The 11 year civil war left villages, communities and districts in a shambles – neighbor not trusting neighbor and in some instances family members not trusting family members. The atrocities suffered were unbelievable. What was more unbelievable to us was that the people agreed to a process based on long standing traditions of the Sierra Leoneans to forgive and move forward – to heal and overcome fear rather than succumb to revenge, hatred and division among the villagers’ communities.
The ceremony takes place where villagers from surrounding communities gather around a bonfire. Victims and perpetrators alike can become involved in “truth telling.” With the support of their fellow villagers, healing begins. The victims tell their stories — their fears and the scars that have been left — and the perpetrators have the opportunity to tell their stories, their fears and what motivated them to do what they have done. They also ask the victim for forgiveness. No punishment is issued. No one is cast out. The judgment includes having the perpetrator help the victim – rebuild homes, tend communal gardens and farm the land together, have meals together and worship together – forming an eventual bond of trust and forgetting, maybe not the incident, but forgetting and leaving behind fear, hatred, revenge, self-justification, and the desire for penalty or punishment.
The entire community can move on together with everyone working together for a complete healing. The healing begins within – within the hearts of individual villagers and blesses everything without – villages, communities, districts – the entire country of Sierra Leoneand beyond.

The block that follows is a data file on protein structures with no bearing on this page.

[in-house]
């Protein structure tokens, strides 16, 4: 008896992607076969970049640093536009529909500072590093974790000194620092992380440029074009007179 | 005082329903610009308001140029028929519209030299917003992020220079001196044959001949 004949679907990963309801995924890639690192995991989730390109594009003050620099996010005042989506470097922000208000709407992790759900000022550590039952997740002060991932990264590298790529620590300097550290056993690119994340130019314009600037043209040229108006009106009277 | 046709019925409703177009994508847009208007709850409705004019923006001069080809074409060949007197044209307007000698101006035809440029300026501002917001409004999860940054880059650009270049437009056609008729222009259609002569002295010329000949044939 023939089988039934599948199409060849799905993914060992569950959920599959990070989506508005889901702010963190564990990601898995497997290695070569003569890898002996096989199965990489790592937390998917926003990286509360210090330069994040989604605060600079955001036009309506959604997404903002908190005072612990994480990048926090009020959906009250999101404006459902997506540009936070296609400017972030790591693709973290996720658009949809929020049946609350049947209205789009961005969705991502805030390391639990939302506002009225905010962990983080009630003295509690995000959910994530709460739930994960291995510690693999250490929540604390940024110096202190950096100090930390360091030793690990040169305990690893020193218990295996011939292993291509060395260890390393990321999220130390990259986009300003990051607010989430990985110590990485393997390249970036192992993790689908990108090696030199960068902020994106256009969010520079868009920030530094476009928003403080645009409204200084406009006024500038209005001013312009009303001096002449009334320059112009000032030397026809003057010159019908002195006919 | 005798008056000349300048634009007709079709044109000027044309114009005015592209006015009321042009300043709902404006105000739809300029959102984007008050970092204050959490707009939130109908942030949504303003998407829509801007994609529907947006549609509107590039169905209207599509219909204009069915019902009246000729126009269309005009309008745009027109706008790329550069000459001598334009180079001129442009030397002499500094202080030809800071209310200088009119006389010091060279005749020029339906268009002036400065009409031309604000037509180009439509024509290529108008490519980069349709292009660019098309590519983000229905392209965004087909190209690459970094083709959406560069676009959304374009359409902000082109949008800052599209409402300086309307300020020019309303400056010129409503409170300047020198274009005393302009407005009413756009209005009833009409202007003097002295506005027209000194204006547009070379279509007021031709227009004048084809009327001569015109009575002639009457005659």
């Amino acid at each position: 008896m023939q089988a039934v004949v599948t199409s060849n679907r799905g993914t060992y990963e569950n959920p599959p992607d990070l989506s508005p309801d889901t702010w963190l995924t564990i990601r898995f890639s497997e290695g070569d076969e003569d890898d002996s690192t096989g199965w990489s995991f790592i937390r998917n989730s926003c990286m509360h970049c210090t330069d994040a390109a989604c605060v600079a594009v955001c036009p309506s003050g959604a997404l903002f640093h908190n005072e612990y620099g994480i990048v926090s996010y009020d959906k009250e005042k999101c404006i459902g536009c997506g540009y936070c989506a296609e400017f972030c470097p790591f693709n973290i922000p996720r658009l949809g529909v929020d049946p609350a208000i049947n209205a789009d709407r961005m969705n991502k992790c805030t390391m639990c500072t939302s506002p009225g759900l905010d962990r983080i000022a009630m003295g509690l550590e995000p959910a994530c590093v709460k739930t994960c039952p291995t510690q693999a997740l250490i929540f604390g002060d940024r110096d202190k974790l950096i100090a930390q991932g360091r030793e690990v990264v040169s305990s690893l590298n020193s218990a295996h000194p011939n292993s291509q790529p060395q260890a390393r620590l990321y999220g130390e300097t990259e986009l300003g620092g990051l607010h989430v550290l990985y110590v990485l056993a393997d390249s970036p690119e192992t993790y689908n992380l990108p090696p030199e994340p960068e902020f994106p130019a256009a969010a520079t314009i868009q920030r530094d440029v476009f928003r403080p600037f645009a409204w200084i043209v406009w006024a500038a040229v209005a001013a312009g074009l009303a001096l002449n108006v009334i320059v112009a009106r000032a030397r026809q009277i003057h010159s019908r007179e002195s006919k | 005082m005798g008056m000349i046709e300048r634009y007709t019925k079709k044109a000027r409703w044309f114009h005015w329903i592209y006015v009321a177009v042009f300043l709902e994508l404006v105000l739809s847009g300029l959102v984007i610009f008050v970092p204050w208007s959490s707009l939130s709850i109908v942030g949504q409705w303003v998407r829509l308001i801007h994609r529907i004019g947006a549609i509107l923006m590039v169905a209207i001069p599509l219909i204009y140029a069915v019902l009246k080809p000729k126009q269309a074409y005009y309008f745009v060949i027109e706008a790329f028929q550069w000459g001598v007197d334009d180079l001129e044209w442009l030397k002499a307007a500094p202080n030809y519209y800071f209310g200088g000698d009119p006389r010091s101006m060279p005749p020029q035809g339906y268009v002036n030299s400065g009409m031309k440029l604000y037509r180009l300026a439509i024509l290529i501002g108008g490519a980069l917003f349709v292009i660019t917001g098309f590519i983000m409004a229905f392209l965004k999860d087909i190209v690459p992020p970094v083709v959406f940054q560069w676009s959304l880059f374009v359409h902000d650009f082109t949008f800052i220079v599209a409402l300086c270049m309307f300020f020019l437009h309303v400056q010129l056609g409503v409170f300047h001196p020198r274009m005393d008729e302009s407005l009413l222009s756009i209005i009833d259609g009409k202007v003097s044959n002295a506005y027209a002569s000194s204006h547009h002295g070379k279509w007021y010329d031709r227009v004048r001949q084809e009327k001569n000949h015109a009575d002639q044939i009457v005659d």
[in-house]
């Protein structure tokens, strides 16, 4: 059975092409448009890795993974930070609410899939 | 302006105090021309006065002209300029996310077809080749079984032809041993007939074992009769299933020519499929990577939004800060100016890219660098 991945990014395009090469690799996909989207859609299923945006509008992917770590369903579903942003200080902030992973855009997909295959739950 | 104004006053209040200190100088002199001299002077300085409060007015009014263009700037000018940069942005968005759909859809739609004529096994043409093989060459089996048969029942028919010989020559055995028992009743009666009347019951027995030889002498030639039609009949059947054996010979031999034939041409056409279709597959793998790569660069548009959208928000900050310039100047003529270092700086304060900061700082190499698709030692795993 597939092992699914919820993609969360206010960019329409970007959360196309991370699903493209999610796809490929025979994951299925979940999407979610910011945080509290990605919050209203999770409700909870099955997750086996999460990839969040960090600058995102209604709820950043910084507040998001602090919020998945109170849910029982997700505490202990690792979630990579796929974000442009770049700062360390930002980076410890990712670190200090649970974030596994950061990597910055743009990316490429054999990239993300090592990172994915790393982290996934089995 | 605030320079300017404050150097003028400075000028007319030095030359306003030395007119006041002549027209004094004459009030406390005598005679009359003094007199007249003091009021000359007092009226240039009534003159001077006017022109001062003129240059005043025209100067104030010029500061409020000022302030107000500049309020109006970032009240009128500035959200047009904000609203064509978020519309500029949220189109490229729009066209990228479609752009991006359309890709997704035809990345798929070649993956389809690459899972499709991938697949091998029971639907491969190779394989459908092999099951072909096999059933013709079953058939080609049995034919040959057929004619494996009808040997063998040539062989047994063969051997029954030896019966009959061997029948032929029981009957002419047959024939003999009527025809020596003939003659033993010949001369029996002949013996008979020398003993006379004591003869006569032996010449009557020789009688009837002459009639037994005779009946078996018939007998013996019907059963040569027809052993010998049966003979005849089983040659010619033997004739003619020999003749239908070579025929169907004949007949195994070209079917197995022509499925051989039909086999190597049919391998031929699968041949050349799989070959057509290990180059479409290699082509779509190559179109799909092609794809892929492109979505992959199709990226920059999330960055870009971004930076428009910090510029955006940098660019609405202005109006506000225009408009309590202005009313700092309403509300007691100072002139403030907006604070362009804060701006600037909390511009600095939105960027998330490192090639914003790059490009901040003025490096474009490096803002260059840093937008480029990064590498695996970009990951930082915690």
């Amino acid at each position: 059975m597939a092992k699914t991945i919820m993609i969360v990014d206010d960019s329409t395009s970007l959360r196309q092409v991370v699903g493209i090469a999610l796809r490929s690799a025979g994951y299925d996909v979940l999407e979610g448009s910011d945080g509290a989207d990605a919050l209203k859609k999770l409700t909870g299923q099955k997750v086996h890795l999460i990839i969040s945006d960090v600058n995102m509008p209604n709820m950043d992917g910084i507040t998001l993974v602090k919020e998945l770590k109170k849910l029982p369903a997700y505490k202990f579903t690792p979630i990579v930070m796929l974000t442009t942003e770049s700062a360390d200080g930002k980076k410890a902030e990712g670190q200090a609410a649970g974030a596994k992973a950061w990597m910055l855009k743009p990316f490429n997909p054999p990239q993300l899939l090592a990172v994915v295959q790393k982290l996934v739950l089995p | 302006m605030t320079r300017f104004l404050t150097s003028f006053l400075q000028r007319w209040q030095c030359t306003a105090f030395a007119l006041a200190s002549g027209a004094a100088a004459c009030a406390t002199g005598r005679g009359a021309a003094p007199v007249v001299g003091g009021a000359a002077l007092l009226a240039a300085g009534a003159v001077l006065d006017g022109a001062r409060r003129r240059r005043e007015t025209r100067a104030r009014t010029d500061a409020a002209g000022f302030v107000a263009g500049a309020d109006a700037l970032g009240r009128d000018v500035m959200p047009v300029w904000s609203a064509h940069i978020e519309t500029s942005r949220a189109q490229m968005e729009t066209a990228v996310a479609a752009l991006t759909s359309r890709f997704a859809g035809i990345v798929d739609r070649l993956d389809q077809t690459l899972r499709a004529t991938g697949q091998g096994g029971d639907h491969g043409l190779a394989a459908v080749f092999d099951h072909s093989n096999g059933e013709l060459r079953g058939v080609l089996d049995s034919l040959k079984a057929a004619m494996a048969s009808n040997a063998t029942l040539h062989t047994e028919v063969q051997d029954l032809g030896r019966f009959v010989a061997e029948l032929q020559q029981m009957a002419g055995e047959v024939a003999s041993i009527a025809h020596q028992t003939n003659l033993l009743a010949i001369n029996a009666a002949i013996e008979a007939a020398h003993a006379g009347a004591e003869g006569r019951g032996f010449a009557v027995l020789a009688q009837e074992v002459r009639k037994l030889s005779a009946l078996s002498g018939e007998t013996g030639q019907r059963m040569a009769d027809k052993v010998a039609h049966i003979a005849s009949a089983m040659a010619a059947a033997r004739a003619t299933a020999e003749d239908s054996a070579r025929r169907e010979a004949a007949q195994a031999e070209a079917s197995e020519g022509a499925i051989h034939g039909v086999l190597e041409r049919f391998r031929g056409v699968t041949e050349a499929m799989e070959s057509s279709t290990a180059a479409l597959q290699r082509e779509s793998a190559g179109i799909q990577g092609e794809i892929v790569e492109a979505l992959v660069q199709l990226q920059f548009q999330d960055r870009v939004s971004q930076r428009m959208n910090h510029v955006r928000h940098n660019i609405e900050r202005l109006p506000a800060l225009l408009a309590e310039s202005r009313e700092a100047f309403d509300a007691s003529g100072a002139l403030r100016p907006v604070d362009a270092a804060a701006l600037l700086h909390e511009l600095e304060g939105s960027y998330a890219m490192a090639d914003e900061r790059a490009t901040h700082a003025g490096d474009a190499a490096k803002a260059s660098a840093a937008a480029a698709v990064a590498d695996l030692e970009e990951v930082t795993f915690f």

“After a ninety minute presentation on Fambul Tok to a group of sixth graders at The Philadelphia School, an independent grade school in the heart of Philadelphia, Pennsylvania, the twenty or so students engaged in eager conversation about the significance of what they had learned. Uppermost in their thoughts: How could people forgive each other for such heinous things as murder, amputation, and rape? Do they have a different understanding of what ‘justice’ means than we do? And what was the understanding of the ‘community’ that was at work in Sierra Leone that enabled them to come together in the way they did and do such extraordinary things?” (6)
As it turned out, while on a field trip a disruptive incident occurred and this group of sixth graders decided to settle the dispute the Fambul Tok way. They formed a circle to talk it through together with the students involved. Instead of sending the accused student to the teacher, they were able to resolve it in a satisfactory way.
Can we do this too? It is certainly something to which we should aspire – solving problems without penalty, punishment – but inclusion, understanding, forgiveness and ultimately forgetting the pain, uncertainty and distrust.
Definitely food for thought! We can spread this good news! We can use this process in our own lives.
Forgive and forget! Peace on earth, good will to men! Hallelujah!
(1) Luke 6:37 (2) Phil 3:13,14
(3) Miscellaneous Writings 12:5 (4) Miscellaneous Writings – dedication page
(5) Fambul Tok: Foreward (6) Fambul Tok: page 95
Photo from flickr.com: Trickydame!
Fambul Tok book cover used by permission.